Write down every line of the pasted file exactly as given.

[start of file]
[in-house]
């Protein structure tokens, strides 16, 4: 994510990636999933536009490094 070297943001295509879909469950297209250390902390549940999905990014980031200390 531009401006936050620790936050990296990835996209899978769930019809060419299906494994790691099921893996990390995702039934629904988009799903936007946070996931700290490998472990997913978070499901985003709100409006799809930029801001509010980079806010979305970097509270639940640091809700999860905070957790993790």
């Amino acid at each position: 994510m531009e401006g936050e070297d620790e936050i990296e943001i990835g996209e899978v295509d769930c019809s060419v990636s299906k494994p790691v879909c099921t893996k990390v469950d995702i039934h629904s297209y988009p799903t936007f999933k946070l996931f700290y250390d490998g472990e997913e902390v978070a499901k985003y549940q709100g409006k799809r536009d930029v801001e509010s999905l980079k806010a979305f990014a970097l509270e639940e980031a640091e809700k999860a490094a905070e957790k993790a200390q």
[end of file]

[in-house]
């Protein structure tokens, strides 16, 4: 994510990636999933536009490094 070297943001295509879909469950297209250390902390549940999905990014980031200390 531009401006936050620790936050990296990835996209899978769930019809060419299906494994790691099921893996990390995702039934629904988009799903936007946070996931700290490998472990997913978070499901985003709100409006799809930029801001509010980079806010979305970097509270639940640091809700999860905070957790993790």
């Amino acid at each position: 994510m531009e401006g936050e070297d620790e936050i990296e943001i990835g996209e899978v295509d769930c019809s060419v990636s299906k494994p790691v879909c099921t893996k990390v469950d995702i039934h629904s297209y988009p799903t936007f999933k946070l996931f700290y250390d490998g472990e997913e902390v978070a499901k985003y549940q709100g409006k799809r536009d930029v801001e509010s999905l980079k806010a979305f990014a970097l509270e639940e980031a640091e809700k999860a490094a905070e957790k993790a200390q």